Saturday, September 11, 2021

Terry Albury, Doing the Right Thing

I have my own memories of my reaction to the attacks on September 11, 2001. Within a few hours that day, though, I remember saying aloud to my coworkers, "There go our civil liberties."

Not long after, Congress passed the Patriot Act (so-called), then we went to war in Afghanistan, and later Iraq. Meanwhile, lesser known actions were being taken within the U.S. to hunt down imagined sleeper cells of terrorists, coordinating "intelligence" among our domestic and international agencies, which had been lacking prior to 9/11.

Last Sunday's New York Times Magazine cover story must be read. I got ahold of a paper copy from a friend, and if you can't get past the paywall, it was also covered in some depth yesterday on The Daily radio show and podcast.

The gist is this. Terry Albury was a Black FBI agent who joined the Bureau right out of college, not long before 9/11, wanting to help catch child sex traffickers. Instead, after 9/11 he was trained in counter-terrorism and put to work surveilling people and the associates of people and their associates... generally for being Muslims. In 2015 he leaked classified evidence of these abuses. It hasn't gotten enough notice because of the Trump dumpster fire, and probably because the average American doesn't care about abuses of Muslims.

Here's a bit more detail.

The Bush administration, which had under-reacted to the security risks that existed before 9/11, went beyond over-reacting afterward.

...the Justice Department initiated a relentless search for what [Attorney General John] Ashcroft...called "the terrorists among us." ...the government's most senior officials, including the FBI director, met each morning to go over the daily threat matrix, a spreadsheet detailing every minor rumor...

A former CIA official cited in the article said that much of the threat matrix was trash (that's a quote), but

By the end of September 2001, [FBI Director Robert] Mueller told President Bush that Al Qaeda had 331 potential "sleeper" operatives inside the United States. By the following October, intelligence officials were estimating that anywhere from 2,000 to 5,000 Al Qaeda terrorists might be hiding within various Muslim communities across the United States. Virtually all of these supposed terrorists turned out to be nonentities — "ghost leads," as they are called.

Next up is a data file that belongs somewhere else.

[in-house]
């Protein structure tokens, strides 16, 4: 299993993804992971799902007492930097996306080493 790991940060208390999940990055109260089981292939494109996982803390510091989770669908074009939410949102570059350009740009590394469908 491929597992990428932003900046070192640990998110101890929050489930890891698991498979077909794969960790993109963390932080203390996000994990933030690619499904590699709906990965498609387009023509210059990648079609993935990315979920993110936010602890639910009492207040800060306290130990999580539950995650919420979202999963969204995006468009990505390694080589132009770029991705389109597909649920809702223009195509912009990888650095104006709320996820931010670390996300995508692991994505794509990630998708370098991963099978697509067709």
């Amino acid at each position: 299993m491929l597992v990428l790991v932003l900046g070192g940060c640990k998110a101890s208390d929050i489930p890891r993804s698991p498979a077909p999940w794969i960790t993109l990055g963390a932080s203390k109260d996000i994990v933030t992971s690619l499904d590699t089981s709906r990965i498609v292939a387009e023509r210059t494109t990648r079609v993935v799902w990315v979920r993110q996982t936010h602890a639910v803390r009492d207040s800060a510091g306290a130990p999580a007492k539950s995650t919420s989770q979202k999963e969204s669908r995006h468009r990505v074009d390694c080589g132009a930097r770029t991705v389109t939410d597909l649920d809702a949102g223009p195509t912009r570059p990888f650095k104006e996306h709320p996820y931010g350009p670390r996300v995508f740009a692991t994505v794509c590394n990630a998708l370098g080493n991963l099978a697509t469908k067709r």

One of the things Ashcroft did during this time was rewrite the Bureau's investigative guidelines. Agents were now able to spy on Americans in public spaces in ways that they hadn't been since the post-Hoover era.

Albury was assigned to take Arabic classes at Berkeley and to report on all of his fellow students. Because he was Black, "he came to understand [that] would be an asset in this new threat environment." He also was assigned to drive around noting the movements of various Muslims in the area, including one of the founders of CAIR (the Council on American-Islamic Relations), named Omar Ahmad. The chain of every person Ahmad talked to, and every person that person later talked to, ended up in a file and under some kind of surveillance. "In 2010, the Justice Department closed its investigation of Ahmad. No charges were ever filed."

Meanwhile, Albury listened to his coworkers (white, male generally) call the people they were dealing with ragheads, or about wiping the Middle East off the map.

By later 2000s, Albury was on the Joint Terrorism Task Force and burning out from his recognition that it was mostly bullshit. He tried to be transferred to some different areas of work that might be different but by the early 2010s decided to get a transfer to Minnesota because his wife had family there, and they had just had a daughter.

The Minneapolis FBI office at that time was, of course, deep in the Somali anti-terrorism campaign. Here's how the Times article starts the section on Albury's time here:

"You know what I think we should do with the Somalis?" a secretary with the Minneapolis Joint Terrorism Task Force said to a group of agents in the office in fall 2012. Albury had been on the job for a few weeks. "I think we should blow up the Somali towers."

She was referring to the Riverside Plaza housing project, the heart of Minneapolis's East African immigrant community. Albury managed a smile, assuming she was joking to shock the new guy. But she was serious. "You don't get the problem," she told Albury. "These people are dirty, smelly, disgusting, worthless pieces of [expletive]."